Fettunta & bocconcini

I was looking on the Food Network site for a recipe for antipasto. I thought I might take that as an appetizer/side-dish to Thanksgiving dinner at the Cox’s home, where I’ve been invited. My mom used to make antipasto on special occasions and hers usually included meat – salami and pepperoni, etc. – but I wanted to see what others used as ingredients and really didn’t want to add any meat since we have the turkey and trimmings.

There are plenty of recipes, but some have ingredients I’ve never heard of. Dictionary.com didn’t define the 2 I was looking for. I knew the foodtv.com site had to have a dictionary of some kind but my eyes didn’t spot it until I’d tried both the online Merriam-Webster and even wikipedia.com!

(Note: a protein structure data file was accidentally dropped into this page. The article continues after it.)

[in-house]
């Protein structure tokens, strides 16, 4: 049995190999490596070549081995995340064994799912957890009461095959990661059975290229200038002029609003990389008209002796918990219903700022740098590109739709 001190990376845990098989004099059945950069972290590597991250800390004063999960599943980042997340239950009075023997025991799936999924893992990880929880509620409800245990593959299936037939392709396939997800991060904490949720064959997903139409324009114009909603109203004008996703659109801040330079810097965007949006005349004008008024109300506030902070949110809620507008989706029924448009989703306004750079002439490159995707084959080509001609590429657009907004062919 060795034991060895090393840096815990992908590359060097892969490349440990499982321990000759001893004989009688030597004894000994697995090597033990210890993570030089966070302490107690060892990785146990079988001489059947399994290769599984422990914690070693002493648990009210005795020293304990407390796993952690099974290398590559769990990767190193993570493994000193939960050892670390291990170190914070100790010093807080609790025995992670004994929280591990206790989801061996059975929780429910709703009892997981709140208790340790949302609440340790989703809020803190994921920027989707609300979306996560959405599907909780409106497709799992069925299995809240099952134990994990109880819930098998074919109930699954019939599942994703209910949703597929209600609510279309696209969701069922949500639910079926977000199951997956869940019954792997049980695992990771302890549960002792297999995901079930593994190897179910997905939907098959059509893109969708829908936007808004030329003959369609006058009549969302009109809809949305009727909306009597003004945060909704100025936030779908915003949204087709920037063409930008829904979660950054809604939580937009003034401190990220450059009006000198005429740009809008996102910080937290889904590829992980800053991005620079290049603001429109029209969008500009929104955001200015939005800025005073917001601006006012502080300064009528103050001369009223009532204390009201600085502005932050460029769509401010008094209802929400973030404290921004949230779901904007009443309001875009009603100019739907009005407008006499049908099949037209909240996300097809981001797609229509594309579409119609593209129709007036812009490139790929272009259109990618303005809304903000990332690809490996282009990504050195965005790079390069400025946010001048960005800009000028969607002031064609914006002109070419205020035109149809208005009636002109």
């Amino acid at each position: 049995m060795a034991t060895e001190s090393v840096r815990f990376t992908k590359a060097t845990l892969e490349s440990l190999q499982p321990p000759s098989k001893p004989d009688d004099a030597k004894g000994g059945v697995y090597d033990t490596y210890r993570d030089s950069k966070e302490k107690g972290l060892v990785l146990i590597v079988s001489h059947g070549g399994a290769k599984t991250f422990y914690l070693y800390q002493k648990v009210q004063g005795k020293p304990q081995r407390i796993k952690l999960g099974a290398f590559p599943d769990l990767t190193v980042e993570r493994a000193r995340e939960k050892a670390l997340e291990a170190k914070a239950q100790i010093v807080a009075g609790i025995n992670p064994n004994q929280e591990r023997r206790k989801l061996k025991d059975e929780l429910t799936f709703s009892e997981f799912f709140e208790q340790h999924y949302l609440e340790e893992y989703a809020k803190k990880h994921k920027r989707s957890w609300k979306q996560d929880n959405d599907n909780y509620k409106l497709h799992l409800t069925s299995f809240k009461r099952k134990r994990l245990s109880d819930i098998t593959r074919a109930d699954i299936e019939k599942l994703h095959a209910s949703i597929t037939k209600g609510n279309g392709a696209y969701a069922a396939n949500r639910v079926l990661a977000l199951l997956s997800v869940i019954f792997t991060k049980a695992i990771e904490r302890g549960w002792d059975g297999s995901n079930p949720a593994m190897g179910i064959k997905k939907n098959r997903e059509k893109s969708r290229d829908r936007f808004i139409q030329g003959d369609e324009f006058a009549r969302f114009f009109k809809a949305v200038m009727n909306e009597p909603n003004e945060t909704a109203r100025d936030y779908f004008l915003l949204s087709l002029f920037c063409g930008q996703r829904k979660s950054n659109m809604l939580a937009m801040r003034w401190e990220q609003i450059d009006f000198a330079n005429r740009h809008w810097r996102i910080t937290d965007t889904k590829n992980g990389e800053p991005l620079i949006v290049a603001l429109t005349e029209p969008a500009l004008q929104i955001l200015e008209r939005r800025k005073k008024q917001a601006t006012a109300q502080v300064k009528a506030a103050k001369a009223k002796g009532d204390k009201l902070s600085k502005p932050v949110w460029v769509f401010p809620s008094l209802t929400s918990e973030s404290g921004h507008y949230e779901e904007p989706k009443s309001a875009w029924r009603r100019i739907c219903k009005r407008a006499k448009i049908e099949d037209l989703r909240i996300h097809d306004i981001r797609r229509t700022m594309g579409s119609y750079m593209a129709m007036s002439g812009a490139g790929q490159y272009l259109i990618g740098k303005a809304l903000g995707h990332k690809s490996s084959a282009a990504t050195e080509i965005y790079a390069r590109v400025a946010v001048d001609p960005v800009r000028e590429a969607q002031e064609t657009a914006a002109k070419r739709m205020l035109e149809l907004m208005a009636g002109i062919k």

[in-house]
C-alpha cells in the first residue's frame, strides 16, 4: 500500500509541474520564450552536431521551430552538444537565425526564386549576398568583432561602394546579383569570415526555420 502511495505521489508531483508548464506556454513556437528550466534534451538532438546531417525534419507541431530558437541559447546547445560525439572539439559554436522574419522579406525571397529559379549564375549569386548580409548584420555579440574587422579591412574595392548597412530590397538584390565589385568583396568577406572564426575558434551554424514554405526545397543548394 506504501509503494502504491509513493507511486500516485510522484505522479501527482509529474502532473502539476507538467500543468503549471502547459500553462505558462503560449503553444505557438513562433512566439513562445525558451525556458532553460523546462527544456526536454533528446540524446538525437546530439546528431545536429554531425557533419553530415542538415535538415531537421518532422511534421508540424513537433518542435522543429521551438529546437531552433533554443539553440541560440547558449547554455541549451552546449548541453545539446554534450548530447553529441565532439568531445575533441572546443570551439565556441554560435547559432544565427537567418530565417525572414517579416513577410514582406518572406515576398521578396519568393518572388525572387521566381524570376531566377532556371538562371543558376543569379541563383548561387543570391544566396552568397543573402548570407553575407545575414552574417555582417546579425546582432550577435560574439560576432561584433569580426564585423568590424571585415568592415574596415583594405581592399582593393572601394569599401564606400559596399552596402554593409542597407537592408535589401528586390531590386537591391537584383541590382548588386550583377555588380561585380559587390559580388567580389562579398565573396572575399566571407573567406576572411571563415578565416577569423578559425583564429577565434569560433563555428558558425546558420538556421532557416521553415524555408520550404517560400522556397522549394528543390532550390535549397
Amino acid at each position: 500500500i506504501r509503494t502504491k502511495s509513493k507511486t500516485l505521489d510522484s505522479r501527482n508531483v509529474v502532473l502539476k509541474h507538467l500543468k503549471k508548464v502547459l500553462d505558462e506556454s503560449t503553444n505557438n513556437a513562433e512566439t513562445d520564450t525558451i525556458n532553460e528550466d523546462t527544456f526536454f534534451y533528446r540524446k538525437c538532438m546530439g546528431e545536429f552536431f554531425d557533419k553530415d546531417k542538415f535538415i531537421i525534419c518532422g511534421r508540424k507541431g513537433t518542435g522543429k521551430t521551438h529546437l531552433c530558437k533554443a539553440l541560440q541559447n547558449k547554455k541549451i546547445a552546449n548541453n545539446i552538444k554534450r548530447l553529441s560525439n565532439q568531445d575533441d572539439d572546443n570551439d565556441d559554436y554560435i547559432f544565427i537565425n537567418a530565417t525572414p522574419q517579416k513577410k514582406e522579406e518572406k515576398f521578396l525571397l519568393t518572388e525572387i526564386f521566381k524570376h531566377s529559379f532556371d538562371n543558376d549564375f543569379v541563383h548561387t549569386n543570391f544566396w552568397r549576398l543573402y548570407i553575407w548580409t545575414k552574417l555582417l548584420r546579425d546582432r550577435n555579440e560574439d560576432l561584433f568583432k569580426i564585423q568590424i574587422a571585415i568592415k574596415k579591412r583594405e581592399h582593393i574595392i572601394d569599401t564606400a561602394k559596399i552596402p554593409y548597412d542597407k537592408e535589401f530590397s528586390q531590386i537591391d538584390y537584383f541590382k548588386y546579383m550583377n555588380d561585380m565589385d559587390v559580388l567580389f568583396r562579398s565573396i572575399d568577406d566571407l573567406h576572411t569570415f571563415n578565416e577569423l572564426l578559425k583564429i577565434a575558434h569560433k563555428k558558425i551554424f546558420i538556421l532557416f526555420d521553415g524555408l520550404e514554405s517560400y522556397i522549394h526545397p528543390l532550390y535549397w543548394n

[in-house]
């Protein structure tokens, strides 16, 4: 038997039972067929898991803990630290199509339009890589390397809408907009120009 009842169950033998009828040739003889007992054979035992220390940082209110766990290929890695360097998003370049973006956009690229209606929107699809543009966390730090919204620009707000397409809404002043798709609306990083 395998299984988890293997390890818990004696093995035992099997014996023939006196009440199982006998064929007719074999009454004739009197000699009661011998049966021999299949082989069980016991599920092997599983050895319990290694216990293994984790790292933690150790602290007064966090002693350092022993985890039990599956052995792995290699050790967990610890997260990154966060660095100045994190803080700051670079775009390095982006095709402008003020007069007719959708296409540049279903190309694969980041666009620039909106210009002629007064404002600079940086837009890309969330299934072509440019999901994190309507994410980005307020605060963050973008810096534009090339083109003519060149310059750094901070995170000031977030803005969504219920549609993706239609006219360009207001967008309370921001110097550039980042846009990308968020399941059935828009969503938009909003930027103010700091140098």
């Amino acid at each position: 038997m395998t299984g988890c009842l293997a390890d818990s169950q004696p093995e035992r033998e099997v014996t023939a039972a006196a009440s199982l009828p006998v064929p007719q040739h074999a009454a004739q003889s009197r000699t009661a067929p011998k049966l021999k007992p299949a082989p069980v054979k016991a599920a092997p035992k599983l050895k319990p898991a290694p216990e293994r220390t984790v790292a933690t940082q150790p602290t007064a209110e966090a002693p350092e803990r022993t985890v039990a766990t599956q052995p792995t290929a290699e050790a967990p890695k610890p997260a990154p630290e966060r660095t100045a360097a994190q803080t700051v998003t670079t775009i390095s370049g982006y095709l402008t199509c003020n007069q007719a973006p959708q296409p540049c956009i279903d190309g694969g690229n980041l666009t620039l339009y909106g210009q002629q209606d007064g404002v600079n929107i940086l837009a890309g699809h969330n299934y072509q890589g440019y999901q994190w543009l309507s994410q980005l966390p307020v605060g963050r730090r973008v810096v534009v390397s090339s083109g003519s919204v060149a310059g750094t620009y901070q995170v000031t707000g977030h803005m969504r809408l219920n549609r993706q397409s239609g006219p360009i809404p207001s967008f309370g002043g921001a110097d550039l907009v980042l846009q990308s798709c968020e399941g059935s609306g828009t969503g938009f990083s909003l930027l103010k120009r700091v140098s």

Bocconcini, as I suspected, is a small mozzarella nugget. Yummie! Rachel’s recipe has a different spelling – boccocini – which may explain why I didn’t find it. But there’s no definition of fettunta, which is in this delicious-sounding recipe, not one I’d do for Thanksgiving but something I’ll bookmark for the future. So…. chefs out there – what is fettunta? What other cooking resources are out there on the web?


2 thoughts on “Fettunta & bocconcini

  1. Fettunta is more or less bruschetta; it’s just the name used in the Tuscany/Florence region. And that’s bruschetta in the pure Italian sense – just the garlic-rubbed, oiled toasty bread part, not all the toppings and business that you get here. Sorry, no citation (bad librarian!), but that was my experience in Italy.

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